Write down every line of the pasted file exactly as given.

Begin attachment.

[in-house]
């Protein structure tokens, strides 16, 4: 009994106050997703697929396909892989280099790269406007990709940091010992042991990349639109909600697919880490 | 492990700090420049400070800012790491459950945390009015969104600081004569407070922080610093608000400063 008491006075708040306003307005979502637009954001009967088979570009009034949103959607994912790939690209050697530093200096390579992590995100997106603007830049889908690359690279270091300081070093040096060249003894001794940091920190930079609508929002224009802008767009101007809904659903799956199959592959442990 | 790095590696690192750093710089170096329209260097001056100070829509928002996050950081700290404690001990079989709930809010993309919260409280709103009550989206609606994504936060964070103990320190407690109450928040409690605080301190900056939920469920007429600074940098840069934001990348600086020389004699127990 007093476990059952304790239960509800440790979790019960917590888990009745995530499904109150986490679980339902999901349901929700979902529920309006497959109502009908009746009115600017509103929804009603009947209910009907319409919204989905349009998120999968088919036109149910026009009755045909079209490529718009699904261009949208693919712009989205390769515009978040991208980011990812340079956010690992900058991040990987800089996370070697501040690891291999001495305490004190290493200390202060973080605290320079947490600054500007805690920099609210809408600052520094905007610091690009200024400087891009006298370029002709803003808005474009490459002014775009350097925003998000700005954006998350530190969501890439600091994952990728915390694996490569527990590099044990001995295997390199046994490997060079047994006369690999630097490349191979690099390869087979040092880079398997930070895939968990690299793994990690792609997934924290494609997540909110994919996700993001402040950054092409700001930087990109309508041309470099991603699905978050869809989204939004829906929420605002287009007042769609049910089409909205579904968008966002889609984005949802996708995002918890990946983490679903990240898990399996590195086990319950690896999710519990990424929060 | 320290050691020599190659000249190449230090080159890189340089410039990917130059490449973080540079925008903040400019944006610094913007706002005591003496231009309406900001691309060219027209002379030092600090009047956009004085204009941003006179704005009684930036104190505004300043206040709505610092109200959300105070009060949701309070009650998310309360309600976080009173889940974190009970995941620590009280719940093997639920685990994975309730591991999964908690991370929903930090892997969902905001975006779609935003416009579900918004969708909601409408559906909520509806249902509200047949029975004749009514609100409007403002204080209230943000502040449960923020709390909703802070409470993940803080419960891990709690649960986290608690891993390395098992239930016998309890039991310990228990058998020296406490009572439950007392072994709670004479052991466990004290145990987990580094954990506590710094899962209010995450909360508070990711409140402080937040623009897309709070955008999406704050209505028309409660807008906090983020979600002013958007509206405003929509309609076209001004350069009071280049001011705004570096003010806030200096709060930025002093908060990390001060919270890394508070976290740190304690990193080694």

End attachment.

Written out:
[in-house]
């Protein structure tokens, strides 16, 4: 009994106050997703697929396909892989280099790269406007990709940091010992042991990349639109909600697919880490 | 492990700090420049400070800012790491459950945390009015969104600081004569407070922080610093608000400063 008491006075708040306003307005979502637009954001009967088979570009009034949103959607994912790939690209050697530093200096390579992590995100997106603007830049889908690359690279270091300081070093040096060249003894001794940091920190930079609508929002224009802008767009101007809904659903799956199959592959442990 | 790095590696690192750093710089170096329209260097001056100070829509928002996050950081700290404690001990079989709930809010993309919260409280709103009550989206609606994504936060964070103990320190407690109450928040409690605080301190900056939920469920007429600074940098840069934001990348600086020389004699127990 007093476990059952304790239960509800440790979790019960917590888990009745995530499904109150986490679980339902999901349901929700979902529920309006497959109502009908009746009115600017509103929804009603009947209910009907319409919204989905349009998120999968088919036109149910026009009755045909079209490529718009699904261009949208693919712009989205390769515009978040991208980011990812340079956010690992900058991040990987800089996370070697501040690891291999001495305490004190290493200390202060973080605290320079947490600054500007805690920099609210809408600052520094905007610091690009200024400087891009006298370029002709803003808005474009490459002014775009350097925003998000700005954006998350530190969501890439600091994952990728915390694996490569527990590099044990001995295997390199046994490997060079047994006369690999630097490349191979690099390869087979040092880079398997930070895939968990690299793994990690792609997934924290494609997540909110994919996700993001402040950054092409700001930087990109309508041309470099991603699905978050869809989204939004829906929420605002287009007042769609049910089409909205579904968008966002889609984005949802996708995002918890990946983490679903990240898990399996590195086990319950690896999710519990990424929060 | 320290050691020599190659000249190449230090080159890189340089410039990917130059490449973080540079925008903040400019944006610094913007706002005591003496231009309406900001691309060219027209002379030092600090009047956009004085204009941003006179704005009684930036104190505004300043206040709505610092109200959300105070009060949701309070009650998310309360309600976080009173889940974190009970995941620590009280719940093997639920685990994975309730591991999964908690991370929903930090892997969902905001975006779609935003416009579900918004969708909601409408559906909520509806249902509200047949029975004749009514609100409007403002204080209230943000502040449960923020709390909703802070409470993940803080419960891990709690649960986290608690891993390395098992239930016998309890039991310990228990058998020296406490009572439950007392072994709670004479052991466990004290145990987990580094954990506590710094899962209010995450909360508070990711409140402080937040623009897309709070955008999406704050209505028309409660807008906090983020979600002013958007509206405003929509309609076209001004350069009071280049001011705004570096003010806030200096709060930025002093908060990390001060919270890394508070976290740190304690990193080694």